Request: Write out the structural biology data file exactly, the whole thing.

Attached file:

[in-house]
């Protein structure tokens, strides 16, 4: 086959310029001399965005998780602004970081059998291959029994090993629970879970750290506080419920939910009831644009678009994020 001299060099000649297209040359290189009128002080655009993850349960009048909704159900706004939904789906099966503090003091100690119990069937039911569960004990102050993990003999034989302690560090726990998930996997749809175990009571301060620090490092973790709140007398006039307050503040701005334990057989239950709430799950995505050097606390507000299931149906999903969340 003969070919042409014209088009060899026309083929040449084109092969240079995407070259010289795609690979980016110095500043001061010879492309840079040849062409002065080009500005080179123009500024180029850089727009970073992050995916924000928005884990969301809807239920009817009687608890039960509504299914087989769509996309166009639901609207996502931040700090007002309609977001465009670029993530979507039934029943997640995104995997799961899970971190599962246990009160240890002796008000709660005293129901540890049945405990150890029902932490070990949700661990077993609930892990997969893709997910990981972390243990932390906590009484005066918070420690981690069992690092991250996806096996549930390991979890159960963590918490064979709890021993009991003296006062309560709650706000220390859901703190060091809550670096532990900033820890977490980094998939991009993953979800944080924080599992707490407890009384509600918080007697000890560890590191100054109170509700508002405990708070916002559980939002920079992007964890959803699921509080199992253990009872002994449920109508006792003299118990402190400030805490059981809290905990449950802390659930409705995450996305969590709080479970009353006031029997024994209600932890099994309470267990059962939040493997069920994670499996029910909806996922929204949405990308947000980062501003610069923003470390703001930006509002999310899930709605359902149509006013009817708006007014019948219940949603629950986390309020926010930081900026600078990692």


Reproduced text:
[in-house]
């Protein structure tokens, strides 16, 4: 086959310029001399965005998780602004970081059998291959029994090993629970879970750290506080419920939910009831644009678009994020 001299060099000649297209040359290189009128002080655009993850349960009048909704159900706004939904789906099966503090003091100690119990069937039911569960004990102050993990003999034989302690560090726990998930996997749809175990009571301060620090490092973790709140007398006039307050503040701005334990057989239950709430799950995505050097606390507000299931149906999903969340 003969070919042409014209088009060899026309083929040449084109092969240079995407070259010289795609690979980016110095500043001061010879492309840079040849062409002065080009500005080179123009500024180029850089727009970073992050995916924000928005884990969301809807239920009817009687608890039960509504299914087989769509996309166009639901609207996502931040700090007002309609977001465009670029993530979507039934029943997640995104995997799961899970971190599962246990009160240890002796008000709660005293129901540890049945405990150890029902932490070990949700661990077993609930892990997969893709997910990981972390243990932390906590009484005066918070420690981690069992690092991250996806096996549930390991979890159960963590918490064979709890021993009991003296006062309560709650706000220390859901703190060091809550670096532990900033820890977490980094998939991009993953979800944080924080599992707490407890009384509600918080007697000890560890590191100054109170509700508002405990708070916002559980939002920079992007964890959803699921509080199992253990009872002994449920109508006792003299118990402190400030805490059981809290905990449950802390659930409705995450996305969590709080479970009353006031029997024994209600932890099994309470267990059962939040493997069920994670499996029910909806996922929204949405990308947000980062501003610069923003470390703001930006509002999310899930709605359902149509006013009817708006007014019948219940949603629950986390309020926010930081900026600078990692």